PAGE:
Alternative namesThere are several alternative terms for Christmas. Crimbo is a slang term which first appeared in print in 1928; the variant form Crimble was first used by John Lennon in a 1963 Beatles' Fan Club Christmas single. Xmas is a long established abbreviation, though it is involved in the secularization of Christmas debate. Yule is used in Northern Europe. In the USA, the term(s) "holiday" or "season" may be used, as addressed at Christmas controversy.
U.S. Christmas controversyThroughout the 20th century, the United States experienced what became known as the Christmas controversies, despite it being declared a federal holiday on June 26, 1870 by then-U.S. President Ulysses S. Grant. The importance of the economic impact of the secular Christmas holiday was reinforced in the 1930s when President Franklin D. Roosevelt proposed moving the Thanksgiving holiday date to extend the Christmas shopping season and boost the economy during the Great Depression. Religious leaders protested this move, with a New York Times roundup of Christmas sermons showing the most common theme as the dangers of an increasingly commercial Christmas.
Some considered the U.S. government's recognition of Christmas as a federal holiday to be a violation of the separation of church and state. This was brought to trial several times, recently including in Lynch v. Donnelly (1984) and Ganulin v. United States (1999).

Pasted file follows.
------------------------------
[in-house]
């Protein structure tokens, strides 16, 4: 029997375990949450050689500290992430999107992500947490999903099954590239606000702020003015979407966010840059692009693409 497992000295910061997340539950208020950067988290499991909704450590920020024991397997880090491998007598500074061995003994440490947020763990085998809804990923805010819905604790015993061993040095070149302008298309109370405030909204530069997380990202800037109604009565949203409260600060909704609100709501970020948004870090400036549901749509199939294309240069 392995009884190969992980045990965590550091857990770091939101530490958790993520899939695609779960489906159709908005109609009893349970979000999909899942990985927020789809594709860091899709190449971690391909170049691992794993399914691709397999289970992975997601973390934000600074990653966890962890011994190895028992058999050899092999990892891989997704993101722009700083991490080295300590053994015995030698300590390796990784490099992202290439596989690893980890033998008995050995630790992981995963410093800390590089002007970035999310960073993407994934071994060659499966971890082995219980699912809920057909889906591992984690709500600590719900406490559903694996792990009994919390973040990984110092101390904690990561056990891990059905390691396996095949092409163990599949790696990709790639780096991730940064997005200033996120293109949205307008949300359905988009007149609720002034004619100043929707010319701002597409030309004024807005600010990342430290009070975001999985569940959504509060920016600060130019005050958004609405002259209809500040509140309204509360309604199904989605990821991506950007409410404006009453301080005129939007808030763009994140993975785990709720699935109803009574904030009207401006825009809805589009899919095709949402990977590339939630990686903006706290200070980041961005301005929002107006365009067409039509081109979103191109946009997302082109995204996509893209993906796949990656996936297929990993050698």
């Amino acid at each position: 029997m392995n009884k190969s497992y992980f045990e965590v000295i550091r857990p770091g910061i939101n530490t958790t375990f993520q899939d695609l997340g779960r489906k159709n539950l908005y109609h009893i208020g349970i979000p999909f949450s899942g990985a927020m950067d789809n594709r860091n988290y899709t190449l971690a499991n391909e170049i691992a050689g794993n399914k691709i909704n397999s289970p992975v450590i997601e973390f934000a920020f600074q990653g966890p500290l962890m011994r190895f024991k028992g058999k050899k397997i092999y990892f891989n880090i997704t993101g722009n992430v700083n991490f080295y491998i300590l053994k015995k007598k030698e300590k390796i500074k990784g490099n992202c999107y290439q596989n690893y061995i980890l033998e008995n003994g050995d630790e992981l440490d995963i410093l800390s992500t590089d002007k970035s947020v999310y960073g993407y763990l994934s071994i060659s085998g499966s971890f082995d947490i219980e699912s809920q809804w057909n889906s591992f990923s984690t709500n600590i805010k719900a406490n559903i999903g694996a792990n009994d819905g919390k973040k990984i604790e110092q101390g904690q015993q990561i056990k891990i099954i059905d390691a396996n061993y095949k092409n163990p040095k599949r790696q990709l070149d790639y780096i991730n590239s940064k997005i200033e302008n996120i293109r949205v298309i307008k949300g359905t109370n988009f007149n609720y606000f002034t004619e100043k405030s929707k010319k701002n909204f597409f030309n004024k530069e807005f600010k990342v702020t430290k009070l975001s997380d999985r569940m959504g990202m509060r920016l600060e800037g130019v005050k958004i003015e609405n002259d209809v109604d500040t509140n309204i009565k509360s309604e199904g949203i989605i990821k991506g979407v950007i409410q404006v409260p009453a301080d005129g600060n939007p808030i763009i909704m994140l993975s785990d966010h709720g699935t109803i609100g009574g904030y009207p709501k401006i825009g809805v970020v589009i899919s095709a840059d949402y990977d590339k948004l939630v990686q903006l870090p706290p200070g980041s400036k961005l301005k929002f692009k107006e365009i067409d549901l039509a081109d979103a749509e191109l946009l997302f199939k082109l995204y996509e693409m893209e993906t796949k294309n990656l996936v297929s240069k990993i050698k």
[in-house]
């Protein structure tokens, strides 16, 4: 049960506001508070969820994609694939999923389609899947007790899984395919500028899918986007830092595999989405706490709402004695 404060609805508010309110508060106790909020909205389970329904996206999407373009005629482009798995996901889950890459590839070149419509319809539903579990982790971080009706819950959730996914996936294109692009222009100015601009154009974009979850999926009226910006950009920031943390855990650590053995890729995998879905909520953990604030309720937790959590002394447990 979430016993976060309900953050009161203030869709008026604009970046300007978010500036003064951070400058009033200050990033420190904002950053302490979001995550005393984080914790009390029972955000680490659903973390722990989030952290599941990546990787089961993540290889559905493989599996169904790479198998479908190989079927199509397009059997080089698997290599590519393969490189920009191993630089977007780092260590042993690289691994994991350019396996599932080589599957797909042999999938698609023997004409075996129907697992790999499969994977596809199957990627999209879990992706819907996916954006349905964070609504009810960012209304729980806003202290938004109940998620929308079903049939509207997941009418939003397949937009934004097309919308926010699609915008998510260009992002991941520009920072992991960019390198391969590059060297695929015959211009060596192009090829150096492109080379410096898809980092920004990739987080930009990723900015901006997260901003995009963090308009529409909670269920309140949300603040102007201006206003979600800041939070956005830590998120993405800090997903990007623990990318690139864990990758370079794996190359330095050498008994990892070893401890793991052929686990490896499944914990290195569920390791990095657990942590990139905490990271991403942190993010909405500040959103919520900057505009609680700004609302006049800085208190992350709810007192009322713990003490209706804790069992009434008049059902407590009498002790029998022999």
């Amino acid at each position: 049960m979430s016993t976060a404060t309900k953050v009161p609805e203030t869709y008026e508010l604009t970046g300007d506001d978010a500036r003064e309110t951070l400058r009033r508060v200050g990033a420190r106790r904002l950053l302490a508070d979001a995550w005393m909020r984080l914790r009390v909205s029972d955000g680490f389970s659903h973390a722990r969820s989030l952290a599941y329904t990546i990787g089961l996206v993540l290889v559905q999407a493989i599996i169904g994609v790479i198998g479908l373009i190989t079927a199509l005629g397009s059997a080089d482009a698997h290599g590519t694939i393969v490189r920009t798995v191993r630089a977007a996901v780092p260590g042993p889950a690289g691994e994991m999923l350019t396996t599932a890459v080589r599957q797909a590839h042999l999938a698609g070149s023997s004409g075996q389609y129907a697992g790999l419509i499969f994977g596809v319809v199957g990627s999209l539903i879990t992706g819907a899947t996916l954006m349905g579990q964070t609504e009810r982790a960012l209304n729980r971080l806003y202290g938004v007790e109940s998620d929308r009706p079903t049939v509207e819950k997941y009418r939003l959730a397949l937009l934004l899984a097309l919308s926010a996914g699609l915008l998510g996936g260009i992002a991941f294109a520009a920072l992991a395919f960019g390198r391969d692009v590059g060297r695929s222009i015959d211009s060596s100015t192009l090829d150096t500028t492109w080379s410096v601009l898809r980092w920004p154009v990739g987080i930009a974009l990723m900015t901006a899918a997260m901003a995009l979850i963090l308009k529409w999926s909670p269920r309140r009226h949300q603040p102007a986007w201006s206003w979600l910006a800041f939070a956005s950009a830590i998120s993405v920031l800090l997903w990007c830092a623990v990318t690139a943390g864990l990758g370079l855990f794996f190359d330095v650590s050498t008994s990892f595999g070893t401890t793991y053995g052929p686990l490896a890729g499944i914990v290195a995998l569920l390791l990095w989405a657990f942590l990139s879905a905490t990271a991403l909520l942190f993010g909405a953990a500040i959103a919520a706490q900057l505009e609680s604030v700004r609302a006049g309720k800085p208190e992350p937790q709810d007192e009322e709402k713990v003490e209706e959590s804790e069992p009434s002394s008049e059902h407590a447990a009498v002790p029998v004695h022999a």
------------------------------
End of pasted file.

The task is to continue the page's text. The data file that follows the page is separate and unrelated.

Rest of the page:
On December 6, 1999, the verdict for Ganulin v. United States (1999) declared that "the establishment of Christmas Day as a legal public holiday does not violate the Establishment Clause because it has a valid secular purpose." This decision was upheld by the Sixth Circuit Court of Appeals on December 19, 2000. At the same time, many devout Christians objected to what they saw as the vulgarization and co-optation of one of their sacred observances by secular commercial society and calls to a return to "the true meaning of Christmas" are common.
Debates about Christmas in America continued into the 21st century. In 2005, some Christians, along with American political commentators such as Bill O'Reilly, protested what they perceived to be the secularization of Christmas. They felt that the holiday was threatened by a general secular trend, or by persons and organizations with an anti-Christian agenda. The perceived trend was also blamed on political correctness.
- Christmas in America: A History, by Penne L. Restad (New York: Oxford University Press, 1995). ISBN 0-19-509300-3
- The Battle for Christmas, by Stephen Nissenbaum (1996; New York: Vintage Books, 1997). ISBN 0-679-74038-4